What's the point of the 'autism' label?

Professor Rita Jordan and Graham Collin's exchange of letters.

I was interested to read the special edition of The Psychologist ‘Autism: Myth and reality’. Having worked as a clinical psychologist with people with intellectual disability for over 30 years, I have been interested and concerned about the growth of the use of the autism label and its impact on services for people with intellectual disabilities in particular.

The collection of articles all attempted to explain the key concepts of autism, whether it is a continuum or a category, whether there is a way of explaining cognitive differences between people with the label and those without, etc. I was surprised that no author seemed to address a key issue. Surely an important reason to identify and categorise a subgroup of people is the hope that there may be key treatment implications for the members of that group? Yet no articles talked in depth about treatments or management for people with autism.

Yet in a way I am not surprised, because, when you look closely, there are no autism-specific treatment approaches. For example, the NICE Guideline 142 on recognition, referral, diagnosis and management of adults on the autism spectrum used 25 research papers that reached its criteria for acceptable evidence about treatment. Of these 25 papers, 15 were on people with intellectual disability, three were on people with intellectual disability and autistic spectrum disorder, while only seven were with people with autistic spectrum disorder alone. The approaches recommended do not differ from approaches that would be used for anyone with an intellectual disability. Many of the commonly used approaches in autism services such as TEACCH and PECS consist of sound behavioural, cognitive and communication principles that would apply to anyone with an intellectual disability.

Emerson and Baines (2010) estimated that between 20 and 33 per cent of adults known to local councils with social services responsibilities as people with learning disabilities also have autism. There is now a large autism specialist service sector of schools, residential services, day centres, peripatetic supports, etc., which is open to that significant minority of people with intellectual disabilities. If these services really offer nothing substantially different to a good intellectual disability service, we should be questioning whether it is fair that extra help is available to those people with intellectual disabilities who have the autism diagnosis, when those without the diagnosis share similar needs.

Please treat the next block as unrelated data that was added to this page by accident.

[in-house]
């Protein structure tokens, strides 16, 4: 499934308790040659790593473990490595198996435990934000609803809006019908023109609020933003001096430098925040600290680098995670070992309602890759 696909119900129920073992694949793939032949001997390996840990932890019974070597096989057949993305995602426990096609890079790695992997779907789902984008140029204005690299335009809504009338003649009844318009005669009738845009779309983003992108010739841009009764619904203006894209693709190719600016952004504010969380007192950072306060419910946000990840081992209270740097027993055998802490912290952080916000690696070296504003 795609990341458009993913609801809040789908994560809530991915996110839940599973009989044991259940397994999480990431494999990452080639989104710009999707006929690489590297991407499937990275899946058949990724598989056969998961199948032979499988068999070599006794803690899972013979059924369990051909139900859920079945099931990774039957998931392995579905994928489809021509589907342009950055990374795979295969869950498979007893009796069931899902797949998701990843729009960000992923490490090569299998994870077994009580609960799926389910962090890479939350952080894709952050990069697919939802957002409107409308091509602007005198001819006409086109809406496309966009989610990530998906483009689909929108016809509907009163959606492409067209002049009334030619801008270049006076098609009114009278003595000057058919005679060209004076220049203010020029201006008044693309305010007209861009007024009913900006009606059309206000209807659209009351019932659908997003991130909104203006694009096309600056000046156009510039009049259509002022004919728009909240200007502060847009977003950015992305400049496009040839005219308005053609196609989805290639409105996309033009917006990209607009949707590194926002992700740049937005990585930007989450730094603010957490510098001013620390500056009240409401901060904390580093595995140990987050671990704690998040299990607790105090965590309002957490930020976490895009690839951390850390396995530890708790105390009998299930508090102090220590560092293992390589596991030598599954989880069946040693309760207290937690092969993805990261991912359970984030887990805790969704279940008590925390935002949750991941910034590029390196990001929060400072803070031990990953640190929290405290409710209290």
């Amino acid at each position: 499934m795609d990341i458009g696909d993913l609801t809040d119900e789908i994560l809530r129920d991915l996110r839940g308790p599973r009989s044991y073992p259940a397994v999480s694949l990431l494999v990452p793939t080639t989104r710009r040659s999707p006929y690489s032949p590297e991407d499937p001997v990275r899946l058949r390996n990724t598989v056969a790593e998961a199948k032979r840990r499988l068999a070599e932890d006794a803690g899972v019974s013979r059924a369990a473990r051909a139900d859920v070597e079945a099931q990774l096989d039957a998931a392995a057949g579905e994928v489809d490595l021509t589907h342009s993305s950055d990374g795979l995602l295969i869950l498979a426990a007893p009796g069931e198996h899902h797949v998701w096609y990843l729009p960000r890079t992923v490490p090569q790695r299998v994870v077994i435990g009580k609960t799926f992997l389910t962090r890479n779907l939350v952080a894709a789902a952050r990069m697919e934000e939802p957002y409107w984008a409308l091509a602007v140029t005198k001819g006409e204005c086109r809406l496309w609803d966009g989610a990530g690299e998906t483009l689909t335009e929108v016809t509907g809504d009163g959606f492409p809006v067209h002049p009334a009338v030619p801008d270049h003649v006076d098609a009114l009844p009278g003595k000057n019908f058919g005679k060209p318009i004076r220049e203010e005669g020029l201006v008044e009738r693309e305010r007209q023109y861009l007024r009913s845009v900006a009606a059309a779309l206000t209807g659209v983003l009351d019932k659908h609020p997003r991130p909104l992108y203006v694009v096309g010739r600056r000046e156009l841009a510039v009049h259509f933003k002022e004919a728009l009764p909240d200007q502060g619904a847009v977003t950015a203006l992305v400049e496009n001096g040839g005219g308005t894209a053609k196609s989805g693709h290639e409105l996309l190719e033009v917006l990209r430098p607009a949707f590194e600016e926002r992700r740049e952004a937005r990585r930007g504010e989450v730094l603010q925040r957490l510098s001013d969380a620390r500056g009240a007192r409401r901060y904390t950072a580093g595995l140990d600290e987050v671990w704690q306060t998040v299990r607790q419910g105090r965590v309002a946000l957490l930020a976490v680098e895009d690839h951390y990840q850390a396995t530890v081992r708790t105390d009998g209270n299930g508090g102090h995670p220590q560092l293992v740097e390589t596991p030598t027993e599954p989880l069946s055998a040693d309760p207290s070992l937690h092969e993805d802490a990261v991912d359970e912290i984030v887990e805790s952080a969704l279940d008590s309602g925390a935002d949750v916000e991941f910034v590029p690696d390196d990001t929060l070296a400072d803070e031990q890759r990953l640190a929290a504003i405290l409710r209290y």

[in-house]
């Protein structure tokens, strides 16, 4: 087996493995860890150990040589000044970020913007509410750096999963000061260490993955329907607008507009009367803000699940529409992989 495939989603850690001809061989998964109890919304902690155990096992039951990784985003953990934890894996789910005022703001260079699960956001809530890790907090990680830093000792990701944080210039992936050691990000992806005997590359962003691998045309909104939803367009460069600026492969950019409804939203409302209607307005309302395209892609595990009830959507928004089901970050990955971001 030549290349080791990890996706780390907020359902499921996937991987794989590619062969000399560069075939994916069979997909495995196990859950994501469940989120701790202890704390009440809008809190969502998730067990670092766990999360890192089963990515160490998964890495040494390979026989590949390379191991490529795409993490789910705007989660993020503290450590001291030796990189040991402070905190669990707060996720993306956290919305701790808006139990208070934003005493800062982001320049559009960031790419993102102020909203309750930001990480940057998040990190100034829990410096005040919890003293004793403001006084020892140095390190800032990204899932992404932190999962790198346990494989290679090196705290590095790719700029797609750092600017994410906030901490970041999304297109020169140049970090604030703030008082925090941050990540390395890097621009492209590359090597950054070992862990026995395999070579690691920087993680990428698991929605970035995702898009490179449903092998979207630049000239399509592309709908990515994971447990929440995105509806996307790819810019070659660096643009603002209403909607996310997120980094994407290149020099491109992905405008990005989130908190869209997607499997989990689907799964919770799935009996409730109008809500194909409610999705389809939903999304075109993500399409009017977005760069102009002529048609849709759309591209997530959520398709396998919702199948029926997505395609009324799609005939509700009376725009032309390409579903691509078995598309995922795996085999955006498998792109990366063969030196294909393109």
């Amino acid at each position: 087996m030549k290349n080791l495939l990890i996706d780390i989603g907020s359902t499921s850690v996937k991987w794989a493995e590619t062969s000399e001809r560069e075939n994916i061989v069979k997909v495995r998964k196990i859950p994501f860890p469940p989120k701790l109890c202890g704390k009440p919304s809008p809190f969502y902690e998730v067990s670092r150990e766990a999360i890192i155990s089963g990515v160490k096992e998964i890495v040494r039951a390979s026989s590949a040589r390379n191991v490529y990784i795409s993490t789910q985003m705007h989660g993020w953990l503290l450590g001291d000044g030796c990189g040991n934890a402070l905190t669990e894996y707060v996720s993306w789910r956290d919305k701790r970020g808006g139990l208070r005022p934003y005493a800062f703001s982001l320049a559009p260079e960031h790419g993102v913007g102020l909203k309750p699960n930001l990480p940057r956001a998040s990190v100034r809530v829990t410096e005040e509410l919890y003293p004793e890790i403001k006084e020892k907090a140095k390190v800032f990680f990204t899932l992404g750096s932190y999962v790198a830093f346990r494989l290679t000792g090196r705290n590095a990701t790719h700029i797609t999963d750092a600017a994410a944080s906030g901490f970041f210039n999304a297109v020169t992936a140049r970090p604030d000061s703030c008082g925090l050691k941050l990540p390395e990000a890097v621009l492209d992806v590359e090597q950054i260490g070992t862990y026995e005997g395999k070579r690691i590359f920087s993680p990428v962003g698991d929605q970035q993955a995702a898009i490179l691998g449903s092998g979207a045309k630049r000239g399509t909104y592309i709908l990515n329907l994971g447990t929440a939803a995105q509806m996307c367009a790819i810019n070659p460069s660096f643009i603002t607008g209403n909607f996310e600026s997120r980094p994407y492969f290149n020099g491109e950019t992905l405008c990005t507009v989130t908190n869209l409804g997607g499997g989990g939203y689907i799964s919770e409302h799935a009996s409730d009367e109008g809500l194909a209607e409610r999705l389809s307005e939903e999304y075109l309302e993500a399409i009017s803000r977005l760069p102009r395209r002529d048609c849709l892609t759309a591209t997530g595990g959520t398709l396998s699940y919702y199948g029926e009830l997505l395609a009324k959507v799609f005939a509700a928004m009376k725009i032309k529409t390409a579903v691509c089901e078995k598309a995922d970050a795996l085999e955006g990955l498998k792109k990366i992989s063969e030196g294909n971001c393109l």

The UK autism strategy for England asserts: ‘Diagnosis alone is not enough: the fundamental change we want to see is that diagnosis leads to a person-centred assessment of need, in line with the NHS and Community Care Act 1990’ Department of Health (2010, p.36).  

A final thought: Why do we need the diagnosis in the first place for the person-centred response the guidance seeks?
Graham Collins
Alfreton, Derbyshire

References
Department of Health (2010). Fulfilling and rewarding lives: The strategy for adults with autism in England. London: Author.
Emerson, E. & Baines, S. (2010). The estimated prevalence of autism among adults with learning disabilities in England. Improving Health and Lives Learning Disabilities Observatory, Public Health England.
National Collaborating Centre for Mental Health (2012). Autism: The NICE guideline on recognition, referral, diagnosis and management of adults on the autism spectrum. National Clinical Guideline Number 142. British Psychological Society and Royal College of Psychiatrists.

 

It was somewhat ironic (and, perhaps, a necessary curb on my ego) that the issue of The Psychologist that included a ‘One on one’ interview with me (December 2014) also included a letter from Graham Collins that questioned the fundamental premises on which my work in autism has been based. The question he implies is ‘What’s so special about autism?’, and that is the one I hoped that I had answered over a lifetime’s work; seemingly, not.

A letter is rather an inadequate vehicle for once more making my case, but let me address it in outline, at least. The context of Graham Collins’s letter was that of learning difficulties, and the claim made was that there was nothing unique either in characteristics or treatment/educational approaches that would distinguish those with learning difficulties from those with additional autism. Since only around a third of those with autism have additional general learning difficulties, it is not clear what that argument has to say about the majority of those with autism, but I want to address the fundamental point.

I would agree that people with autism do not have unique behaviours but rather share human responses with all other groups of humans; the problem of diagnosis is the current reliance on behavioural characteristics. Diagnosticians have to make a clinical judgement, not relying just on behaviours, but on the psychological processes that underlie those behaviours. In other words, those behaviours have a different meaning when we interpret them through the ‘lens’ of understanding autism. Why is this important and different to all other conditions (and to the typically developing)?